The hummingbird achieves this capability thanks to the structure of its wings, their ability to flutter at up to 80 cycles per second, and their flexibility of movement. As the wings swing from the body of the bird, they show a forward and backward component of motion in addition to up and down motion. The up and down motion gives the bird a lift, the forward and aft motion enables it to move forward and backward. In addition, the hummingbird wings are complex and they move like a flexible fan. Tail feathers provide additional mobility and guidance and control. The flexible neck adds additional degrees of freedom. As of today, humans have not been able to replicate these movements in known robots. There is wonder in nature that invites the soul to soar with it!

  • Compound eyes

The wonder and awe of this ayah opens up further if we open up the interpretation of الطَّيْرِ “at-tayr” to include not just birds but all creatures that fly, such as insects.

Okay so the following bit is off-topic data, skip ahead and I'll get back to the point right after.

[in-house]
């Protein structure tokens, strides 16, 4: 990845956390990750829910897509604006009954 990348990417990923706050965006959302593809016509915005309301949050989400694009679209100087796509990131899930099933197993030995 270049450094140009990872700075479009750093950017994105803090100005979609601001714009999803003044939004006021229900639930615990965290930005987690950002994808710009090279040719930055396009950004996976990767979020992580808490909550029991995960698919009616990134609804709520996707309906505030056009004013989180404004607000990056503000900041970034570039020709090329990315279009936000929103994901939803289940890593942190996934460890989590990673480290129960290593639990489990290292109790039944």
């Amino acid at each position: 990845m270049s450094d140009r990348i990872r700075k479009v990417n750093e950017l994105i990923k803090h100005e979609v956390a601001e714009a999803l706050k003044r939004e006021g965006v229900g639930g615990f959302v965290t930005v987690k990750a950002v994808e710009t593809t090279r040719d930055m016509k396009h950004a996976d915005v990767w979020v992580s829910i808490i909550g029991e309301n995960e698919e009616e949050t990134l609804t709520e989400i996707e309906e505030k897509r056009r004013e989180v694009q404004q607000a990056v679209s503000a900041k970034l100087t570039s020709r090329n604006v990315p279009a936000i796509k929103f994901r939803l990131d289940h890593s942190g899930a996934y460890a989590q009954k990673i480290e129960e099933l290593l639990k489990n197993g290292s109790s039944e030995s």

Bees, dragon flies and houseflies have compound eyes. Bees have two sets of eyes: a set of two segmented compound eyes and a second set of three single lens eyes. The compound eyes consist of almost 30,000 segments which work together to provide the bee with a wide field of view. In addition, the three eyes on the head provide the bee with a high resolution, narrow field of view so that it can focus on a target. The integration of images from as many as 30,000 eyelets in the brain of the bees is no mean task. Even the best segmented optical telescopes existing today have difficulty integrating the images from their multiple component mirrors because of “edge” effects. It requires sophisticated algorithms and software to achieve it. That a tiny bee, with compound eyes composed of 30,000 eyelets accomplishes this integration in its tiny brain is a marvel. We do not as yet understand how it does it.

After surveying these few examples, we cannot but reiterate our awe and wonder at the complexities of nature. As Surah al-Mulk states at the outset: “And He is the Mighty, the Forgiving, Who created the seven heavens in layers. You will not see any inconsistency in the creation of the Most Compassionate. So, look again! Do you see any inconsistency? Then, look again, once more, your sight will return to you, humbled and tired.” Subhan Allah!